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Palmer Lake residents fight back on marijuana, and more




Not done up north

Locals are fighting back against the town of Palmer Lake's decision to opt out of allowing recreational marijuana under Amendment 64, and may be headed for a community vote on overturning the ban in April. Joshua Havens with P.L.A.N. 64 — Palmer Lake Activist Network 64 — says in an e-mail that the group is already drafting hypothetical regulations for discussion.

"We are concerned about taxes, and how they will be spread out," he writes. "We want this fair for the ENTIRE community. Everyone is fairly excited and are gearing up. ..."

The Indy was unable to reach town representatives prior to deadline. For more information, see

Talking it out

The fate of the world will be the topic of the Colorado Springs World Affairs Council Young Professionals' talk on Wednesday, Sept. 18. Titled "Global Implications of the Legalization of Marijuana," the panel discussion kicks off at 5:30 p.m. at Ivywild School (1604 S. Cascade Ave.,, costs $15 to $20, and features speakers like Mark Slaugh, advocate and owner of iComply; Dr. Donald Klingner, from the University of Colorado at Colorado Springs; and anti-marijuana activist Rachel O'Bryan.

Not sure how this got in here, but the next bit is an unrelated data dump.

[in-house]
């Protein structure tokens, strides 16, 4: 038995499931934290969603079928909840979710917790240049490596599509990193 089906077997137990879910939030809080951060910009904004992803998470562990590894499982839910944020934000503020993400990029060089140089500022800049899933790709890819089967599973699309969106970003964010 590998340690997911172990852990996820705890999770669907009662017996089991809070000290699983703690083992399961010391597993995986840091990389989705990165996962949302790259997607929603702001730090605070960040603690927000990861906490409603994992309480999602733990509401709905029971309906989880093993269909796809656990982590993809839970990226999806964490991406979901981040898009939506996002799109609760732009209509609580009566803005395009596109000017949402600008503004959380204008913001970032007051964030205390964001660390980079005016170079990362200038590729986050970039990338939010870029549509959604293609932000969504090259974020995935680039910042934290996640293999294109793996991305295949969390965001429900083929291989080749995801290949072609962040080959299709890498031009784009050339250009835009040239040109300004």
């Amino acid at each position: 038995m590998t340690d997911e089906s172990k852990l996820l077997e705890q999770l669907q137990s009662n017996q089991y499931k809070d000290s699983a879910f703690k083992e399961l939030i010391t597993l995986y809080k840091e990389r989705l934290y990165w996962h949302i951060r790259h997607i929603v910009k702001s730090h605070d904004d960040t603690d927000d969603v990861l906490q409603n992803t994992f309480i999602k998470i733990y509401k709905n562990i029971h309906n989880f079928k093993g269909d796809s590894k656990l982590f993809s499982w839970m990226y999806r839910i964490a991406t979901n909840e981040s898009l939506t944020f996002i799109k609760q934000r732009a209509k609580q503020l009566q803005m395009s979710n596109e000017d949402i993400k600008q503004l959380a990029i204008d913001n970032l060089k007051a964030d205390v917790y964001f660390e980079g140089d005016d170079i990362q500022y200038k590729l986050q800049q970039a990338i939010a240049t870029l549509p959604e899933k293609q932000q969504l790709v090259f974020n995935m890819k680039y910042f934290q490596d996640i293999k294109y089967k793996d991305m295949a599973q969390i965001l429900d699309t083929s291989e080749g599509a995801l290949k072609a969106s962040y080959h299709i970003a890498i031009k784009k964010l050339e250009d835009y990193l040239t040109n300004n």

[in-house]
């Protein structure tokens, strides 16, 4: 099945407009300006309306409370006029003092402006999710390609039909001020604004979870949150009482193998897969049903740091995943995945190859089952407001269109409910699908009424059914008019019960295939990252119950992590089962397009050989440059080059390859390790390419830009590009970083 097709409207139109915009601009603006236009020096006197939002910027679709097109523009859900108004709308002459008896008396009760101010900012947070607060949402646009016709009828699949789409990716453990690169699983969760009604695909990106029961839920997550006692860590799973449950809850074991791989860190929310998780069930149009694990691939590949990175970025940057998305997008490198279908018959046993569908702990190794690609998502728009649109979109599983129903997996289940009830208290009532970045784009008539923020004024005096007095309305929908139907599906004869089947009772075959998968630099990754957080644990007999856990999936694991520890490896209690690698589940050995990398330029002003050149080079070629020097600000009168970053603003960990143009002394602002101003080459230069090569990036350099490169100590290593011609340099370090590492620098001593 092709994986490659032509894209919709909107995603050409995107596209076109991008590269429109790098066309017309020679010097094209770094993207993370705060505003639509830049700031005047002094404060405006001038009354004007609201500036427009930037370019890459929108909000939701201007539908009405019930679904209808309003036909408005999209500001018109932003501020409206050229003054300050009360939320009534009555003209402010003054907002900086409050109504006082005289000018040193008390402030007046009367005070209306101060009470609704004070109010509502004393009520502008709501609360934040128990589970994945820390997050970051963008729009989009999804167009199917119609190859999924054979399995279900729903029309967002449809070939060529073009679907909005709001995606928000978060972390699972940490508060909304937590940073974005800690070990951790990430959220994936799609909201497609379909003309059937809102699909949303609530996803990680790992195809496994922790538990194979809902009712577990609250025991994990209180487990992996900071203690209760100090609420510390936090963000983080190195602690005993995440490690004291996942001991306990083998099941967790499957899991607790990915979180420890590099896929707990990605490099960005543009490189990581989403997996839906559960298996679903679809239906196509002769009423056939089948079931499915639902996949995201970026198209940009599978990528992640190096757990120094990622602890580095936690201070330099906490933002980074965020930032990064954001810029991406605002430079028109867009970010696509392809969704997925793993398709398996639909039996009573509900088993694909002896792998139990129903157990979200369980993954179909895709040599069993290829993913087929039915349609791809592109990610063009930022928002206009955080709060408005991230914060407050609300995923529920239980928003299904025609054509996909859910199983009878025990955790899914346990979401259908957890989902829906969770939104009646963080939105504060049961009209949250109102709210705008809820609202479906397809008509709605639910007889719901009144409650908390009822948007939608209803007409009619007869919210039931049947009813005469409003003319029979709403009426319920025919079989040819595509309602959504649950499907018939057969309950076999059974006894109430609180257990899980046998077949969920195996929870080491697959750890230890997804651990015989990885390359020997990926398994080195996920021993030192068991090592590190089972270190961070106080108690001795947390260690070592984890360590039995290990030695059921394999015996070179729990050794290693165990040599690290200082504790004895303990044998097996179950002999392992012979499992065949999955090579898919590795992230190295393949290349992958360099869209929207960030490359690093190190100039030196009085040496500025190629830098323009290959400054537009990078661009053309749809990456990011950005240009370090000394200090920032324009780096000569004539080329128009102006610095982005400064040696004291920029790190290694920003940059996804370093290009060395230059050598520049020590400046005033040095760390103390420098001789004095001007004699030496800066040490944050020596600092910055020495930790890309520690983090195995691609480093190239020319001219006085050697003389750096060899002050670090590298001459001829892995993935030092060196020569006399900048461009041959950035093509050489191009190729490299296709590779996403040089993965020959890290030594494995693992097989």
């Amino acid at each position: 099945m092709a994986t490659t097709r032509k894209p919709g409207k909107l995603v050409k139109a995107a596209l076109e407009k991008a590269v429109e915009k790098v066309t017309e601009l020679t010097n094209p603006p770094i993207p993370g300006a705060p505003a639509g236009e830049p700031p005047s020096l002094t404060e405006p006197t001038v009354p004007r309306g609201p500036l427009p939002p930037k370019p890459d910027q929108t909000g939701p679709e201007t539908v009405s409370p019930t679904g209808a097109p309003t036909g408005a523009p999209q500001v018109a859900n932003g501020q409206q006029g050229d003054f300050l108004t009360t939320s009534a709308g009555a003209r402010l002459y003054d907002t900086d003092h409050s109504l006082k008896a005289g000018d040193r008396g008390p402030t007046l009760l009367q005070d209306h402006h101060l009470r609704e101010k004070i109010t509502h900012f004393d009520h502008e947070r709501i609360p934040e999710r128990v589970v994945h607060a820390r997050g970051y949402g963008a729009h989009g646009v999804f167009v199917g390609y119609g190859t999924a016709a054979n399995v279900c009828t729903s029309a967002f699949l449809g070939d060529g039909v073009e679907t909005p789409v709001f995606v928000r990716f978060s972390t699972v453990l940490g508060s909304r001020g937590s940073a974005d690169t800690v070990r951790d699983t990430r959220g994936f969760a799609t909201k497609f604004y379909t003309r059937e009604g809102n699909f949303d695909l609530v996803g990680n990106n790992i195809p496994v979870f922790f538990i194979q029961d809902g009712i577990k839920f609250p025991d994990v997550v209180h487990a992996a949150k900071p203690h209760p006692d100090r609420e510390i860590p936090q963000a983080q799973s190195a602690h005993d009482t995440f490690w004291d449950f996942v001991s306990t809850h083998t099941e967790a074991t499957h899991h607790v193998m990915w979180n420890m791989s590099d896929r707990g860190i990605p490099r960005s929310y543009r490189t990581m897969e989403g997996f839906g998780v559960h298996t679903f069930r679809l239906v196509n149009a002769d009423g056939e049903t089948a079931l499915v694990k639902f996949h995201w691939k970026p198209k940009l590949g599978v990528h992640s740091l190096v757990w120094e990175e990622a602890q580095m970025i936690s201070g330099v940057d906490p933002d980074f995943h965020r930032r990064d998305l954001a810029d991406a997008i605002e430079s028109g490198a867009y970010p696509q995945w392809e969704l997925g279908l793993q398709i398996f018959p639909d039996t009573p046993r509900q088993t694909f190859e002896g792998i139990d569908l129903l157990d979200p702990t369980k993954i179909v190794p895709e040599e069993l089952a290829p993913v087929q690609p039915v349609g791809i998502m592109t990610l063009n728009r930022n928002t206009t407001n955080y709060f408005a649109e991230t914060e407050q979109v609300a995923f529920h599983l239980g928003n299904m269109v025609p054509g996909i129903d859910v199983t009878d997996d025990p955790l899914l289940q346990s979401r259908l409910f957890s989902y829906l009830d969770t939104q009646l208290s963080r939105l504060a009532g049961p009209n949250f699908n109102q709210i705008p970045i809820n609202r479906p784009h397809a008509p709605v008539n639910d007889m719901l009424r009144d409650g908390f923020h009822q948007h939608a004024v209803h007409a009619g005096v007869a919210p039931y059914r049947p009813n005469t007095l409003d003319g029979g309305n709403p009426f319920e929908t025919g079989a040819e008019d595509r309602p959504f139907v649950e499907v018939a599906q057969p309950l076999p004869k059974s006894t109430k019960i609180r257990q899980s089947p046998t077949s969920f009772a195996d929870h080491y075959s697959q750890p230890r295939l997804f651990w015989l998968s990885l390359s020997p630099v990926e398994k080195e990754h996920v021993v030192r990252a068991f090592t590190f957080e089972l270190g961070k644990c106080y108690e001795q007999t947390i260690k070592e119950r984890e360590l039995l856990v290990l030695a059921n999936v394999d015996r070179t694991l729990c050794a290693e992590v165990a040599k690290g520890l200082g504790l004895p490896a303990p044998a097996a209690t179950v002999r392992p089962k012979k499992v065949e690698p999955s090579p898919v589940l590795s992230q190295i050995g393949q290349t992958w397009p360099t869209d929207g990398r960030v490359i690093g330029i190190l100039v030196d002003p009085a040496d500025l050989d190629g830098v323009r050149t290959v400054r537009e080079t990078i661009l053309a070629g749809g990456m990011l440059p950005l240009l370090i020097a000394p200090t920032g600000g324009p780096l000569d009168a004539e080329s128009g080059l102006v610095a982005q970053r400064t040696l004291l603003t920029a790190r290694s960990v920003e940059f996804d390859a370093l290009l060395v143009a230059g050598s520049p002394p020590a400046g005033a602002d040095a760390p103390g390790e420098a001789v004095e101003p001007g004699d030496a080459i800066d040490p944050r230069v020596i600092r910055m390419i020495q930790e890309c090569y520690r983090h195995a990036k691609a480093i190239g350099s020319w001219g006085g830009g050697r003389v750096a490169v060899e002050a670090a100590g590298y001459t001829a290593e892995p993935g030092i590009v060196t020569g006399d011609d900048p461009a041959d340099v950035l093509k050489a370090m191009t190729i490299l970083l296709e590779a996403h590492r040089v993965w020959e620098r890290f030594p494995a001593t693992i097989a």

"Learn about implications for the military and business communities, as well as the international landscape during this Q&A style conversation with those in the trenches of this issue, sure to shape our future," reads the release.

No new taxes

The No on Proposition AA ( campaign hates the November marijuana-tax question, and wants to argue about it with its backers. "Coloradans deserve to hear both sides aired out in a fair and open debate," says campaign member Rob Corry, a Denver criminal-defense attorney prominent in the cannabis world, in a press release. "We challenge AA proponents to put their dangerous ideas to the Truth Test. If Coloradans hear equally from both sides, voters will roundly reject this excessive tax."

Those so-confronted include Attorney General John Suthers, Colorado Sen. Pat Steadman and Brian Vicente, co-author of Amendment 64.

"These tax increases," continues Corry, "will decimate small and medium sized marijuana businesses." Recently, the pro-marijuana group Colorado NORML also came out against the proposition.

Counting feds

On Monday, the Federal Bureau of Investigation released a report showing that 82.2 percent of all drug-related arrests were for possession only, and of those, 42.4 percent were for possession of marijuana. Read the report at

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